Hand Hygiene – Does it work?
We know that we are supposed to wash our hands for good health – after all, that is what our Mom always said! But where is the scientific proof? Interesting that although pandemic and avian influenza are known to be transmitted via human hands, there are minimal data regarding the effectiveness of routine hand hygiene (HH) protocols against pandemic and avian influenza.
In a study recently published in the journal “Clinical Infectious Diseases” twenty vaccinated, antibody‐positive health care workers had their hands contaminated with 1 mL of 107 tissue culture infectious dose (TCID)50/0.1 mL live human influenza A virus (H1N1; A/New Caledonia/20/99) before undertaking one of five HH protocols. The five protocols included:
• No HH [the control group] • Soap and water hand washing [SW] • Alcohol‐based hand rub – 61.5% ethanol gel
• Alcohol‐based hand rub – 70% ethanol plus 0.5% chlorhexidine solution
• Alcohol‐based hand rub – 70% isopropanol plus 0.5% chlorhexidine solution
The study included assessing H1N1 concentrations before and after each intervention by viral culture and real‐time reverse‐transcriptase polymerase chain reaction (PCR). The natural viability of H1N1 on hands for >60 min without HH was also assessed.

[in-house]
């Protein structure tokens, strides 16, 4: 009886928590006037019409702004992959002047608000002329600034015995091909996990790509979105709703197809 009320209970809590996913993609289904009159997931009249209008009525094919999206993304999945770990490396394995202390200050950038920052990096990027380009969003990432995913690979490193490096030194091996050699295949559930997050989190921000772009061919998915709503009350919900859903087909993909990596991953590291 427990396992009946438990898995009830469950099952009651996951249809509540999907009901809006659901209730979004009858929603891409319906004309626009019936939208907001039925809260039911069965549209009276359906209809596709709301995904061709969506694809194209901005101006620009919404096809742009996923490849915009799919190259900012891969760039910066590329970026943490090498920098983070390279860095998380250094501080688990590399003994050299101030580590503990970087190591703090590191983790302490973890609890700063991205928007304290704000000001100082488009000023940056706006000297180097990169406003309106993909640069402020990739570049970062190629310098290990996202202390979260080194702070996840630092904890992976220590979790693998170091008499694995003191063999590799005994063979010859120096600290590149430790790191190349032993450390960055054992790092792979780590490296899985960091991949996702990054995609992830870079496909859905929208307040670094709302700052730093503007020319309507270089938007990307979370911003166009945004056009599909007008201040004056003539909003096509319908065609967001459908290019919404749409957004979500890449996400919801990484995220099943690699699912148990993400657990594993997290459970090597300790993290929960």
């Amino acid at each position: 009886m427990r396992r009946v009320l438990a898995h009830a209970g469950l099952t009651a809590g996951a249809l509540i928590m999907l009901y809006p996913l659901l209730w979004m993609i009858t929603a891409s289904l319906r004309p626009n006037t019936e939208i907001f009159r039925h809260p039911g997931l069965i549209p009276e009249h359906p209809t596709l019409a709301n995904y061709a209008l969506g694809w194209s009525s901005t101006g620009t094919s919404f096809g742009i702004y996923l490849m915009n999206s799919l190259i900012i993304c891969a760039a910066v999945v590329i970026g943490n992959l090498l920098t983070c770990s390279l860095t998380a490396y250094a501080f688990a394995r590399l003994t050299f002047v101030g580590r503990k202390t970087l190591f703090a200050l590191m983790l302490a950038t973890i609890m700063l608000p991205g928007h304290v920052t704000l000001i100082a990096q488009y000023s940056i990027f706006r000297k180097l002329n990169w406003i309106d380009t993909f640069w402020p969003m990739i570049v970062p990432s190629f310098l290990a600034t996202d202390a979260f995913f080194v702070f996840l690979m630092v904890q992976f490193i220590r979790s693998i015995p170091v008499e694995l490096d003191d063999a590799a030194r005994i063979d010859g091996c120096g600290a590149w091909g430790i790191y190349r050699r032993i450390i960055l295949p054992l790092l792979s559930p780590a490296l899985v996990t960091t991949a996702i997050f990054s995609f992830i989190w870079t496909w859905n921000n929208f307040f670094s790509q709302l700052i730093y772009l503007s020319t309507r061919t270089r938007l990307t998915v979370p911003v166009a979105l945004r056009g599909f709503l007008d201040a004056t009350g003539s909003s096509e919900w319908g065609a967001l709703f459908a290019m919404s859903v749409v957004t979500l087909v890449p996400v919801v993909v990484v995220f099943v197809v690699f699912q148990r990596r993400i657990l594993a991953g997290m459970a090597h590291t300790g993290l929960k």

So what were the results?
There was an immediate reduction in culture‐detectable and PCR‐detectable H1N1 after brief skin air drying—
- 14 of 20 health care workers had H1N1 detected by means of culture (mean reduction, 103–4 TCID50/0.1 mL)
- 6 of 20 had no viable H1N1 recovered
- All 20 health care workers had similar changes in PCR test results.
- Marked antiviral efficacy was noted for all 4 HH protocols, on the basis of culture results (14 of 14 had no culturable H1N1) and PCR results (cycle threshold value range, 33.3–39.4)
- SW was statistically superior to all 3 alcohol‐based hand rubs, although the actual difference was only 1–100 virus copies/μL.
- There was minimal reduction in H1N1 after 60 min without HH.
The Big Aha!
The study found “hands down” that hand hygiene (HH) with soap and water (SW) or alcohol‐based hand rub is highly effective in reducing influenza A virus on human hands, although SW is the most effective intervention. Appropriate HH may be an important public health initiative to reduce pandemic and avian influenza transmission.
I don’t know about you but after reading about this study I am feeling the need to grab a bar of soap and head to the sink for a little old fashion hand washing!
M. Lindsay Grayson, Sharmila Melvani, Julian Druce, Ian G. Barr, Susan A. Ballard, Paul D. R. Johnson,Tasoula Mastorakos and Christopher Birch Infectious Diseases Department, Austin Health, Department of Epidemiology and Preventive Medicine, Monash University, Department of Medicine, University of Melbourne, and Victorian Infectious Diseases Reference Laboratory, Melbourne Health, and World Health Organization Collaborating Centre for Influenza, Melbourne, Australia